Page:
Debt crisis 'could slow new oil projects'
Paris, May 13, 2010
The impact of the Greek debt crisis may not only squeeze global demand for oil but also make it harder for energy companies to finance new projects, a top executive at French oil major Total said.
Total and its industry peers, which invest billions of dollars each year to develop new fields, could see their access to borrowing curbed at a time when new oil reserves are increasingly difficult and costly to access.
'The Greek crisis can have an influence on production, on the financing of projects, and on the start-up of projects,' Yves-Louis Darricarrere, head of exploration and production, told Reuters in an interview at Total's headquarters.
Oil prices have been volatile since the European Union unveiled a $1 trillion rescue for the bloc's debt-stricken nations, swinging between a 19-month peak of $87.15 and a three-month low of $74.51. They were at $75.10 by 0900 GMT.
Darricarrere said oil volatility was likely to continue for some time, predicting prices would move within a wide range of $60-$100 per barrel in the coming months, although he remained bullish on longer term trends.
'In the longer term, we believe demand will continue to grow, not everywhere but the development of emerging countries means there will be a global growth in demand, a moderate one, but still growth. And it will be a challenge to meet that demand growth,' Darricarrere said.
'What's taking place globally now has a tendency to delay projects, meaning it will be harder and harder to produce.'
Total does not expect to start any major new project before the end of 2011 when the 220,000-bpd deep offshore Pazflor oil field, in which it has a 40 per cent stake, will start producing.
Looking further ahead, Darricarrere said the Paris-based company targeted trickier projects such as deep offshore fields, liquefied natural gas, oil sands and shale gas, with a high return on investment.
Total will likely join an auction later this year to develop three Iraqi gas fields - Akkas in the western desert, Mansuriyah in eastern Iraq and Siba in the southern oil hub of Basra - as the French major seeks a greater role in the Middle Eastern country, Darricarrere said.
'We are interested in principle. Now we need to see which conditions will be offered,' he said. 'We need our investments to be profitable. I don't see the interest in going for volumes just for the sake of volumes.'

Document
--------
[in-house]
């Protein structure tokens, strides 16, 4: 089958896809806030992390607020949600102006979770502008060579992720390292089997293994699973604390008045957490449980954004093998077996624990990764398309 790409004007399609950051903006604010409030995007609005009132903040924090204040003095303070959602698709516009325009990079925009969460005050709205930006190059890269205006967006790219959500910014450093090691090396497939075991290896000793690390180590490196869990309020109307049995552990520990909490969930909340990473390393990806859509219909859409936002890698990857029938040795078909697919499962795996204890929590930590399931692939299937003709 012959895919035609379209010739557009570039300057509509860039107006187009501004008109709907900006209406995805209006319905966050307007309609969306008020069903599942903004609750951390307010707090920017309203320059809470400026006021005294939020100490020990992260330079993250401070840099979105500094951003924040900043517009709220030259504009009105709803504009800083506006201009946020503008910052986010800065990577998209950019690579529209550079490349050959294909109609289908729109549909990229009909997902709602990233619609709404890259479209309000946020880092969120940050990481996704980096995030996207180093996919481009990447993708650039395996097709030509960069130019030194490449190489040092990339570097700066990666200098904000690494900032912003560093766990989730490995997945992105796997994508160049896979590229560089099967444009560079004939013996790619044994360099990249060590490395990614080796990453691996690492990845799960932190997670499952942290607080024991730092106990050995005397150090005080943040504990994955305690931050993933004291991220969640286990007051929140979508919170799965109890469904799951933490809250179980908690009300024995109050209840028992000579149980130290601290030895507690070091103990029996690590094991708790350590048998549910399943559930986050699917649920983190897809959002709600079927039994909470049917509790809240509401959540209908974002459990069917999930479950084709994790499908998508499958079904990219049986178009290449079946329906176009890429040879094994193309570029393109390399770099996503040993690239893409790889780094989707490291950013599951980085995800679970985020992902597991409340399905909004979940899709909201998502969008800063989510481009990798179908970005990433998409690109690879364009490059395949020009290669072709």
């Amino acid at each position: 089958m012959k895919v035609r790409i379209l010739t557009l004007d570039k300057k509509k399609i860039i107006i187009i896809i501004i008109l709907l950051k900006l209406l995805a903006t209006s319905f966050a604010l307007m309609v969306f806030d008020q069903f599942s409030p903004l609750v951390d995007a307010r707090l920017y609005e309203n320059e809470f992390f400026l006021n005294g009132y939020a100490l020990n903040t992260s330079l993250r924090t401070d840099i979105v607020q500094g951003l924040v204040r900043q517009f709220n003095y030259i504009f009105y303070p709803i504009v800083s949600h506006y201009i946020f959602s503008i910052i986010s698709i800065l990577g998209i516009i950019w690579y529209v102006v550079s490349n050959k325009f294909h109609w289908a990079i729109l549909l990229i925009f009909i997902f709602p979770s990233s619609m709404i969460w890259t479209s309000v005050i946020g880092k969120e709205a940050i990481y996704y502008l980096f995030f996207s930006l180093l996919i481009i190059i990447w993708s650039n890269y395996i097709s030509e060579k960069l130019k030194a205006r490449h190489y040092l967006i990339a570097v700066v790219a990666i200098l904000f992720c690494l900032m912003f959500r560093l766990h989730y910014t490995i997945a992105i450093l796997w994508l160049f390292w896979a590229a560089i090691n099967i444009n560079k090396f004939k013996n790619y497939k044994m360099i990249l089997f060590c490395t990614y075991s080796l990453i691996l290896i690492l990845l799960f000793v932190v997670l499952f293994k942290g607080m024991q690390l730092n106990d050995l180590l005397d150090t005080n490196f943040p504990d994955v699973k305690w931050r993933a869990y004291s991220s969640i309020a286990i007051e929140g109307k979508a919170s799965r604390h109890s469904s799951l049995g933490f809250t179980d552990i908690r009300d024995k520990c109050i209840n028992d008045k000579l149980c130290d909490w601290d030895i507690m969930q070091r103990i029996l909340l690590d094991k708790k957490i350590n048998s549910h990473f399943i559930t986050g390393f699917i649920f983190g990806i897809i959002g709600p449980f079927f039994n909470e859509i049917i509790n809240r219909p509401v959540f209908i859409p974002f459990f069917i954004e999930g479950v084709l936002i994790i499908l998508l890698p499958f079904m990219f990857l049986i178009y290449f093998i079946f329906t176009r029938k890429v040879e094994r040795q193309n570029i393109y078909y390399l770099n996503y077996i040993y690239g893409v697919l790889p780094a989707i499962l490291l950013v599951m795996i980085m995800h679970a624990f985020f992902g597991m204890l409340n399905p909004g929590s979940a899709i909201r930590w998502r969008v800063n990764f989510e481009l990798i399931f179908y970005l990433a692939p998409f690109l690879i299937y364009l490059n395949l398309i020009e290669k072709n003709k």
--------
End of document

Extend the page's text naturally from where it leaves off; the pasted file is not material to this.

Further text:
He said Total was dissatisfied with the financial terms so far offered to develop Iraq's vast oilfields and the group remained determined not to slash its profit margins to win deals in the country holding the world's third-largest oil proven reserves.
In December, Total lost deals for the supergiant Majnoon and West Qurna fields as Royal Dutch Shell, Petronas, Lukoil and Statoil offered a remuneration fee that Total says would barely cover their costs.
Total won a minority share in the Halfaya field, which CNPC will operate, and which Darricarrere said will start production around 2012 at roughly 70,000 barrels per day before reaching a plateau of 530,000 bpd by 2015-2016.
'Total does not wish to remain in Iraq with only 18.75 per cent in Halfaya,' Darricarrere said. 'This doesn't mean we want to increase our stake in Halfaya. It just means ... that Iraq remains a country of interest and that we would like to develop more substantial partnerships than the Halfaya stake.'
Total is for instance still attracted by the Bin Umar field, which has not yet been put on auction by the Iraqi authorities.
Asked about Iran, Total said its discussions to develop the giant offshore South Pars natural gas field were at a standstill at a time when Tehran is pressuring foreign companies wary of investing due to the stand-off between the West and the Islamic Republic over the latter's nuclear programme.
'There is nothing new. We can have discussions with them but nothing is coming out of this. We see them from time to time,' Darricarrere said, adding it was crucial for future global oil supply and crude prices that a solution was found for Iran to rejoin the international community.-Reuters
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